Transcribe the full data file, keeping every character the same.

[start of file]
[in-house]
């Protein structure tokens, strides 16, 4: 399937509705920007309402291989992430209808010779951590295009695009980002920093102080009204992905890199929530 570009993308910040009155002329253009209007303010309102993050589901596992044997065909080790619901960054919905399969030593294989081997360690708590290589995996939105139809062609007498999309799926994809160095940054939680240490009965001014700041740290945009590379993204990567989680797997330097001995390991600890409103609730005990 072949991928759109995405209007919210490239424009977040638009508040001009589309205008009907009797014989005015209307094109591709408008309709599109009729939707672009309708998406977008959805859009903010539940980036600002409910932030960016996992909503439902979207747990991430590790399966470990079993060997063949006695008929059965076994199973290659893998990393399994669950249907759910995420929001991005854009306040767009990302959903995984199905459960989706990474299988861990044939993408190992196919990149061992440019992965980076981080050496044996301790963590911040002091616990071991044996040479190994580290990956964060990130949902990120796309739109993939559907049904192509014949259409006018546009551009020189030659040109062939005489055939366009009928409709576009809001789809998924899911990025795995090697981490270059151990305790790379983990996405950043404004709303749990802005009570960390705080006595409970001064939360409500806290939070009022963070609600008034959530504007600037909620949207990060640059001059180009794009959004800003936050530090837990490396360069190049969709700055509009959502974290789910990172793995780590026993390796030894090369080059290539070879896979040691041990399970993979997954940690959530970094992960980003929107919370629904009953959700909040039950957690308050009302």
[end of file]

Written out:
[in-house]
């Protein structure tokens, strides 16, 4: 399937509705920007309402291989992430209808010779951590295009695009980002920093102080009204992905890199929530 570009993308910040009155002329253009209007303010309102993050589901596992044997065909080790619901960054919905399969030593294989081997360690708590290589995996939105139809062609007498999309799926994809160095940054939680240490009965001014700041740290945009590379993204990567989680797997330097001995390991600890409103609730005990 072949991928759109995405209007919210490239424009977040638009508040001009589309205008009907009797014989005015209307094109591709408008309709599109009729939707672009309708998406977008959805859009903010539940980036600002409910932030960016996992909503439902979207747990991430590790399966470990079993060997063949006695008929059965076994199973290659893998990393399994669950249907759910995420929001991005854009306040767009990302959903995984199905459960989706990474299988861990044939993408190992196919990149061992440019992965980076981080050496044996301790963590911040002091616990071991044996040479190994580290990956964060990130949902990120796309739109993939559907049904192509014949259409006018546009551009020189030659040109062939005489055939366009009928409709576009809001789809998924899911990025795995090697981490270059151990305790790379983990996405950043404004709303749990802005009570960390705080006595409970001064939360409500806290939070009022963070609600008034959530504007600037909620949207990060640059001059180009794009959004800003936050530090837990490396360069190049969709700055509009959502974290789910990172793995780590026993390796030894090369080059290539070879896979040691041990399970993979997954940690959530970094992960980003929107919370629904009953959700909040039950957690308050009302």